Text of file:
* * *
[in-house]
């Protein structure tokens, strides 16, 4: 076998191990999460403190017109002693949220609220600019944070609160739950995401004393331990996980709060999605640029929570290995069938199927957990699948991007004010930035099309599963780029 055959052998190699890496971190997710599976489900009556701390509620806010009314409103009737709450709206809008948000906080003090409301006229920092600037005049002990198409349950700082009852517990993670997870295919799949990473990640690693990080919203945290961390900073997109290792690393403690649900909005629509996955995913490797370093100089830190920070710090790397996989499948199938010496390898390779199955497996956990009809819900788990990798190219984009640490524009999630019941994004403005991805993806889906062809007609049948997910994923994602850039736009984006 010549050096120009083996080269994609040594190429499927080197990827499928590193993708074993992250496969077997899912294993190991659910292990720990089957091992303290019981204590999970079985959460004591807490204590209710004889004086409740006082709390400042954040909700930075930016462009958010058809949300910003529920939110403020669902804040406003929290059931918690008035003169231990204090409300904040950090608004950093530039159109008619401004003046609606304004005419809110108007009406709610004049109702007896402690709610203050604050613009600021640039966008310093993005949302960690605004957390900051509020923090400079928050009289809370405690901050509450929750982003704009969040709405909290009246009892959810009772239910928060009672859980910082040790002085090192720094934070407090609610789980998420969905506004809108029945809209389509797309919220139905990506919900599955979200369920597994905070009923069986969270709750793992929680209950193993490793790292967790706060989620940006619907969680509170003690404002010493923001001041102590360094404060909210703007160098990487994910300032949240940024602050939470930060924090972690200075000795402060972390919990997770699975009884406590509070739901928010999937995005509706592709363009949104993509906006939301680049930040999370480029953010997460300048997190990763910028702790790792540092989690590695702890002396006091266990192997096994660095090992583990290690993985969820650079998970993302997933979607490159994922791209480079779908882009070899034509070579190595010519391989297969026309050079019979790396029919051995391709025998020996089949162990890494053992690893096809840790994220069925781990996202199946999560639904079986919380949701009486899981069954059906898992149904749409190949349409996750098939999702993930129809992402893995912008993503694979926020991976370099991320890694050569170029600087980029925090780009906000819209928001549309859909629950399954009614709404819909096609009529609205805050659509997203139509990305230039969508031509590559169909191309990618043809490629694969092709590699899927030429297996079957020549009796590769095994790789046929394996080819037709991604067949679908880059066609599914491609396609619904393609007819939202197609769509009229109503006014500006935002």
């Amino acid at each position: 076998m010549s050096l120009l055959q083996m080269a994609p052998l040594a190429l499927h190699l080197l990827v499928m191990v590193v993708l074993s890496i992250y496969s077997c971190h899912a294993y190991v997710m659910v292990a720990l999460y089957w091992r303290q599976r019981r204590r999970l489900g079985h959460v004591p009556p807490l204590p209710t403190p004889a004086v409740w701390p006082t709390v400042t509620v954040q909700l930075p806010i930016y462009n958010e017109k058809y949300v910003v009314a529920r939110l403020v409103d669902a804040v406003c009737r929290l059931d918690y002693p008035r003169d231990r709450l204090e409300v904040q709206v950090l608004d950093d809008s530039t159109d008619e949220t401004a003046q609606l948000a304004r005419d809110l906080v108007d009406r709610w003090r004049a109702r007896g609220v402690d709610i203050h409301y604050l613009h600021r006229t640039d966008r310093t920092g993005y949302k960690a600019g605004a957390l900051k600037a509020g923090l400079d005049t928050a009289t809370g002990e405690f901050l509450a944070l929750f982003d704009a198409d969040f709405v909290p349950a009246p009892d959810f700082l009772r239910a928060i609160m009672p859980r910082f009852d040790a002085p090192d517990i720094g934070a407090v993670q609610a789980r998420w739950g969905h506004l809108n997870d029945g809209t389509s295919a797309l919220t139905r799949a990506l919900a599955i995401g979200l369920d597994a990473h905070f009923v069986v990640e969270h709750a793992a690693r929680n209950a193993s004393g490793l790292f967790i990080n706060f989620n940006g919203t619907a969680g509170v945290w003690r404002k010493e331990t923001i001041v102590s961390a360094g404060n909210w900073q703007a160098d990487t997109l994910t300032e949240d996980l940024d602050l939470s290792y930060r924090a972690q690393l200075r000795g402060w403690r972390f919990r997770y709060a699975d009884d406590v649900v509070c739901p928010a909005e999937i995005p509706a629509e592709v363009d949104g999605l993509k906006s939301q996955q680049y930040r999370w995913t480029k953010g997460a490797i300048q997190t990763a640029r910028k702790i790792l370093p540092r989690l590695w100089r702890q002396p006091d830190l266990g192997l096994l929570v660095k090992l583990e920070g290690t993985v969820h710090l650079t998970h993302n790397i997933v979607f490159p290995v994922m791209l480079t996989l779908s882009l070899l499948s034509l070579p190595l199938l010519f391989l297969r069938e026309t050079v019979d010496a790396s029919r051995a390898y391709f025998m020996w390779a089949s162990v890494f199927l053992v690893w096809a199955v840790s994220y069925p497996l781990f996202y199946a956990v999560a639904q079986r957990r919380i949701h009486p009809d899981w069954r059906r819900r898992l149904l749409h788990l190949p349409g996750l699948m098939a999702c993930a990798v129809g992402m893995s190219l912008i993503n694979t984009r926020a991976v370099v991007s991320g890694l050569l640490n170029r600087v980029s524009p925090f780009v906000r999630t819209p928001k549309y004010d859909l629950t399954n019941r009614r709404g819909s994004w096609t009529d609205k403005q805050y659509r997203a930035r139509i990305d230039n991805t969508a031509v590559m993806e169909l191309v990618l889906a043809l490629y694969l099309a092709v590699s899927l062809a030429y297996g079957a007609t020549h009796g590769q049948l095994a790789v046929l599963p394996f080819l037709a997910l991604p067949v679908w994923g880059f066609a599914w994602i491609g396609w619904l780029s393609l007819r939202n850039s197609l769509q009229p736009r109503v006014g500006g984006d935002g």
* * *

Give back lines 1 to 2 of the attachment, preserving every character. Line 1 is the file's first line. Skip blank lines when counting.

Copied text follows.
[in-house]
């Protein structure tokens, strides 16, 4: 076998191990999460403190017109002693949220609220600019944070609160739950995401004393331990996980709060999605640029929570290995069938199927957990699948991007004010930035099309599963780029 055959052998190699890496971190997710599976489900009556701390509620806010009314409103009737709450709206809008948000906080003090409301006229920092600037005049002990198409349950700082009852517990993670997870295919799949990473990640690693990080919203945290961390900073997109290792690393403690649900909005629509996955995913490797370093100089830190920070710090790397996989499948199938010496390898390779199955497996956990009809819900788990990798190219984009640490524009999630019941994004403005991805993806889906062809007609049948997910994923994602850039736009984006 010549050096120009083996080269994609040594190429499927080197990827499928590193993708074993992250496969077997899912294993190991659910292990720990089957091992303290019981204590999970079985959460004591807490204590209710004889004086409740006082709390400042954040909700930075930016462009958010058809949300910003529920939110403020669902804040406003929290059931918690008035003169231990204090409300904040950090608004950093530039159109008619401004003046609606304004005419809110108007009406709610004049109702007896402690709610203050604050613009600021640039966008310093993005949302960690605004957390900051509020923090400079928050009289809370405690901050509450929750982003704009969040709405909290009246009892959810009772239910928060009672859980910082040790002085090192720094934070407090609610789980998420969905506004809108029945809209389509797309919220139905990506919900599955979200369920597994905070009923069986969270709750793992929680209950193993490793790292967790706060989620940006619907969680509170003690404002010493923001001041102590360094404060909210703007160098990487994910300032949240940024602050939470930060924090972690200075000795402060972390919990997770699975009884406590509070739901928010999937995005509706592709363009949104993509906006939301680049930040999370480029953010997460300048997190990763910028702790790792540092989690590695702890002396006091266990192997096994660095090992583990290690993985969820650079998970993302997933979607490159994922791209480079779908882009070899034509070579190595010519391989297969026309050079019979790396029919051995391709025998020996089949162990890494053992690893096809840790994220069925781990996202199946999560639904079986919380949701009486899981069954059906898992149904749409190949349409996750098939999702993930129809992402893995912008993503694979926020991976370099991320890694050569170029600087980029925090780009906000819209928001549309859909629950399954009614709404819909096609009529609205805050659509997203139509990305230039969508031509590559169909191309990618043809490629694969092709590699899927030429297996079957020549009796590769095994790789046929394996080819037709991604067949679908880059066609599914491609396609619904393609007819939202197609769509009229109503006014500006935002």